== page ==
|Michael Beasley has a fuzzy past, present and future. (Streeter Lecka/Getty Images)|
I have a strange connection with Michael Beasley. By no means is it unique because there are plenty of one-way relationships between spectators and athletes that have formed and progressed in the exact same manner. The Phoenix Suns forward gives a little effort and puts up a big performance, then he gets a bit of positive attention from the NBA community at large and quickly re-adapts the humdrum attitude that Beasley has held for most of his professional career.
My introduction to Beasley came in the summer of 2006, when he committed to Kansas State. "Fantastic," I thought, except with more expletives because I was fresh out of high school and had not yet undergone the significant refinements typical of attending junior college. My university of choice was going to be the last amateur stop for one of the best teenage basketball players on the U.S. basketball circuit.
Of course, Beasley didn't disappoint when he donned the purple in 2007-08. He didn't quite lead the Wildcats to a victory over the in-state rival Kansas Jayhawks in Africa, but he could have if the NCAA sanctioned Big 12 conference games to be played on that continent. The Wildcats split the season series with the Jayhawks as each team protected its home court and Beasley totaled 17 rebounds, four blocks, two steals, two assists and 64 points on nearly 50 percent, including hitting 8-11 three balls.
In a historically one-sided rivalry, Beasley remains a major figure. He was a harbinger of things to come, as most of the contests between K-State and KU have been decided by fewer than 10 points since Beasley's departure, making blowouts like Monday night's 83-62 bludgeoning by the Jayhawks sting more for the KSU faithful than when those were expected outcomes.
Beasley's last win in a K-State uniform was in the NCAA tournament over a Southern California team featuring O.J. Mayo. The Wildcats' brightest star dropped 23 points, the same number he recorded two days later when Wisconsin ejected Beasley and Co. from championship contention.
He was expected to spend just a single season in college, even before leading the country with 12.4 rebounds per game and producing 26 regular season double-doubles (plus two in the NCAA tourney), breaking the NCAA freshman record held by Drew Gooden, a former Jayhawk. Beasley was more than welcome to quench the thirst for a win in a lopsided rivalry, collect his Big 12 Player of the Year award and declare for the NBA draft, which is precisely what happened.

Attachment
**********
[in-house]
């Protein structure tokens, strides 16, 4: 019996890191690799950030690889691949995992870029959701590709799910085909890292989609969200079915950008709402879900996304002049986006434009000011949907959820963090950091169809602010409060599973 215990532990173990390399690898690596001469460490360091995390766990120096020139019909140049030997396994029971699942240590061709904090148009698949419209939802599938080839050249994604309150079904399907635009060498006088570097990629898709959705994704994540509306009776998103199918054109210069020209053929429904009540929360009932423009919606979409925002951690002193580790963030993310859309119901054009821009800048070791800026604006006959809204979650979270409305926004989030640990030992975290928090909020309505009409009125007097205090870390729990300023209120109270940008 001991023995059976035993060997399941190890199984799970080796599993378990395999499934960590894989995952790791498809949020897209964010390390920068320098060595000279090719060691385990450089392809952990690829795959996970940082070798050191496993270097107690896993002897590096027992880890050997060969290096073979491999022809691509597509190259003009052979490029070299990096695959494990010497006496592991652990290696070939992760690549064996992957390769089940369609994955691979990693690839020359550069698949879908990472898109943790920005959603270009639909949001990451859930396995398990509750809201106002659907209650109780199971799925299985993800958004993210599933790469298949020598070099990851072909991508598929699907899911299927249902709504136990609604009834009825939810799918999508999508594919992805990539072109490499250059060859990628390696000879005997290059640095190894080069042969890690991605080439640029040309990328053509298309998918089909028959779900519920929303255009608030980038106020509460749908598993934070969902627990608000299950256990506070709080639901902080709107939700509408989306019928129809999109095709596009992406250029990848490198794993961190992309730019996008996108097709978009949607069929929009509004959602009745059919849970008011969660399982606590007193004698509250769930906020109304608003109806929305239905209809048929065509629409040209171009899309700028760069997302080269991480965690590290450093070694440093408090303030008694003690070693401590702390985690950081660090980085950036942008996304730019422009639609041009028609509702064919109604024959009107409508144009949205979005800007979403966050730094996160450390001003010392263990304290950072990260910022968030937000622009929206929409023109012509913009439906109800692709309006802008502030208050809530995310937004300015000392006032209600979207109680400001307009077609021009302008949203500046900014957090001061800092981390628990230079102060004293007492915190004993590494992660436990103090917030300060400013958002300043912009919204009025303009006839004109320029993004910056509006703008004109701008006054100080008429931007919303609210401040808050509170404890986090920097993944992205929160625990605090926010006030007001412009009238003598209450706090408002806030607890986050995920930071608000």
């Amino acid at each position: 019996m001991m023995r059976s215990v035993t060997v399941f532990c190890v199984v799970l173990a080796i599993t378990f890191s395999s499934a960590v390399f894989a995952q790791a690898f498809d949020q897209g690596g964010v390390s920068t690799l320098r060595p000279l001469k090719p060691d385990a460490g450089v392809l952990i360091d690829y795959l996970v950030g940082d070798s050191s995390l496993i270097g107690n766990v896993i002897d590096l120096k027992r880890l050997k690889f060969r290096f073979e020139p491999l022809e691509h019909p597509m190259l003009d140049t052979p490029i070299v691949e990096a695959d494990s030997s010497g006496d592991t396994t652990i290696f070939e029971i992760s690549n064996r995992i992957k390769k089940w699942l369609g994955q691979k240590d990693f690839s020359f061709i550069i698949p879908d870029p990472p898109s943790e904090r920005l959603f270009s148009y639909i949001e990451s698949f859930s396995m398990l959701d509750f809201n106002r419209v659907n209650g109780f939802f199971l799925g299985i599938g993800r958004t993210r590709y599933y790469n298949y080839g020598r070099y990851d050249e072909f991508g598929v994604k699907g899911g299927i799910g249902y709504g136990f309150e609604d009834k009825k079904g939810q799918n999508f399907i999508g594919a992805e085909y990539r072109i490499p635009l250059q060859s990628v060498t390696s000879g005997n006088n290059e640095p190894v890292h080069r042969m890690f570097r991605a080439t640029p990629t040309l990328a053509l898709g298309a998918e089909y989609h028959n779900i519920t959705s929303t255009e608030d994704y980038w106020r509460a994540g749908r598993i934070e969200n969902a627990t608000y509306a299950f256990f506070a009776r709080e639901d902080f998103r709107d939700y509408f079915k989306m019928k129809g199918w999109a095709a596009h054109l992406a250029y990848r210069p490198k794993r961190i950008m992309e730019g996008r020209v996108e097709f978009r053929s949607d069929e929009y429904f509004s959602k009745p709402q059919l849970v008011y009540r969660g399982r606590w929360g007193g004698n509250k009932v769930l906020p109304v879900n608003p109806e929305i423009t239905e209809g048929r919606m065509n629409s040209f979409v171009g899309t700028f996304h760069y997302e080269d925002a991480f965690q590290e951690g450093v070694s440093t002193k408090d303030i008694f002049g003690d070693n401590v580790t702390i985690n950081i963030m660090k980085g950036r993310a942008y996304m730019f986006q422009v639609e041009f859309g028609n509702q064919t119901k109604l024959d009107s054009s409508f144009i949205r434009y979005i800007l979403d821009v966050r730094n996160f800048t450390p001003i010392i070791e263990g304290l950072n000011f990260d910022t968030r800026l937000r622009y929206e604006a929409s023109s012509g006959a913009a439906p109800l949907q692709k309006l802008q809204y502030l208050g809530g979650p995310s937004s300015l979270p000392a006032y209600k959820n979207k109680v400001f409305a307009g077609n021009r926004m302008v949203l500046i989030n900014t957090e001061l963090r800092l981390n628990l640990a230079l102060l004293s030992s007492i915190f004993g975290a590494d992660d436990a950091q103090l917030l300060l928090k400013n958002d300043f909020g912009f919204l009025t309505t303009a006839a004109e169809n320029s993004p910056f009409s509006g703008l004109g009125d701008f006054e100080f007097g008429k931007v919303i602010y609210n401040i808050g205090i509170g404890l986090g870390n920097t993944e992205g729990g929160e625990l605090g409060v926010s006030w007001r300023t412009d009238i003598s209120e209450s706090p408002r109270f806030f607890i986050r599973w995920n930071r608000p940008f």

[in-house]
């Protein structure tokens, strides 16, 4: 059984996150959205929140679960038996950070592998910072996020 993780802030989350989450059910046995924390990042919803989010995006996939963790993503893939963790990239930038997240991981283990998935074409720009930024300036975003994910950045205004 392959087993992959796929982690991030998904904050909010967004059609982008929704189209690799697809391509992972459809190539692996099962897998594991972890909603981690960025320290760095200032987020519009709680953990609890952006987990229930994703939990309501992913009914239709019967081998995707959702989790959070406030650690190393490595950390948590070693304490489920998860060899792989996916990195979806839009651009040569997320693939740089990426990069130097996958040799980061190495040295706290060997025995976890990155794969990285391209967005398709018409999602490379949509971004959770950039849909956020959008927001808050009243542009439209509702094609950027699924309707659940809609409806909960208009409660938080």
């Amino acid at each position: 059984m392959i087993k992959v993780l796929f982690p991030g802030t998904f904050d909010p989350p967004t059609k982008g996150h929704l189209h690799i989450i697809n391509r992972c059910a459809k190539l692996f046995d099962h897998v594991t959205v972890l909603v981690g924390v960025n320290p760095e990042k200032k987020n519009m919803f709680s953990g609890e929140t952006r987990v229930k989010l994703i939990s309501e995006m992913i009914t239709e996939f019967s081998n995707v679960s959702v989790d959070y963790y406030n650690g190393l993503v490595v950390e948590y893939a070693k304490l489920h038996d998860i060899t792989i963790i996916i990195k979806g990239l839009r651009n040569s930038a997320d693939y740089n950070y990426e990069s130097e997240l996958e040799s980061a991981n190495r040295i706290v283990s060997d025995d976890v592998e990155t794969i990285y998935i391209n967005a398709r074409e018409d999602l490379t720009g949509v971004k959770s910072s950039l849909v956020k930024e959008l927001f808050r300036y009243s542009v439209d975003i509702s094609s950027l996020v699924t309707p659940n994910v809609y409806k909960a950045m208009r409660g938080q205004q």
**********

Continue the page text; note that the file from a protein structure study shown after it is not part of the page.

Memphis guard Derrick Rose was the No. 1 overall pick in the 2008 draft, taken by the Chicago Bulls and immediately becoming the starting point guard. Publicly, I decried the choice, making argument after argument for Beasley being the proper No. 1 pick, despite the Bulls' crowded front court. Secretly, though, I staged a minor celebration for Rose going to Chicago because this sated a portion of the college rivalry Beasley was leaving behind. Had the Bulls selected Beasley, he would have competed with Gooden for a starting spot as the double-double record lurked in both of their minds, but Rose's draft spot meant he would single-handedly be sending former Kansas guard Kirk Hinrich to the bench.
|Beasley at KSU, post-dunk. (Charlie Riedel/AP)|
Beasley had issues, though, even that early in his career.
He may or may not have been involved in an incident involving marijuana that saw Mario Chalmers and Darrell Arthur dismissed from the 2008 NBA Rookie Transition Program. Seeing two recent Jayhawks hit a small speed bump before playing in a single NBA game was fair-weather fun for me, but only to the point that Beasley's name was mentioned. To me, there was almost no question about his presence in the room with Chalmers and Arthur. It was a lucky break and perhaps nothing else, until Beasley — possibly at the behest of Heat president Pat Riley — admitted to being party to the marijuana incident, eliciting a $50,000 fine from the NBA. In comparison to the $20,000 fines levied against the other rookies, Beasley's was much heavier. Then again, he had failed to cooperate with initial investigations and he not been ejected from the program.
One more year, one more episode. In August 2009, Beasley checked into a rehabilitation facility in Houston, all but confirming his involvement in the Chalmers/Arthur incident and drawing numerous "Who gets addicted to pot?" quips from my friends with opposing college allegiances. Beasley's stay in rehab came after several concerning tweets and his posting of a photo showing off a new tattoo, which also included multiple plastic baggies in the background.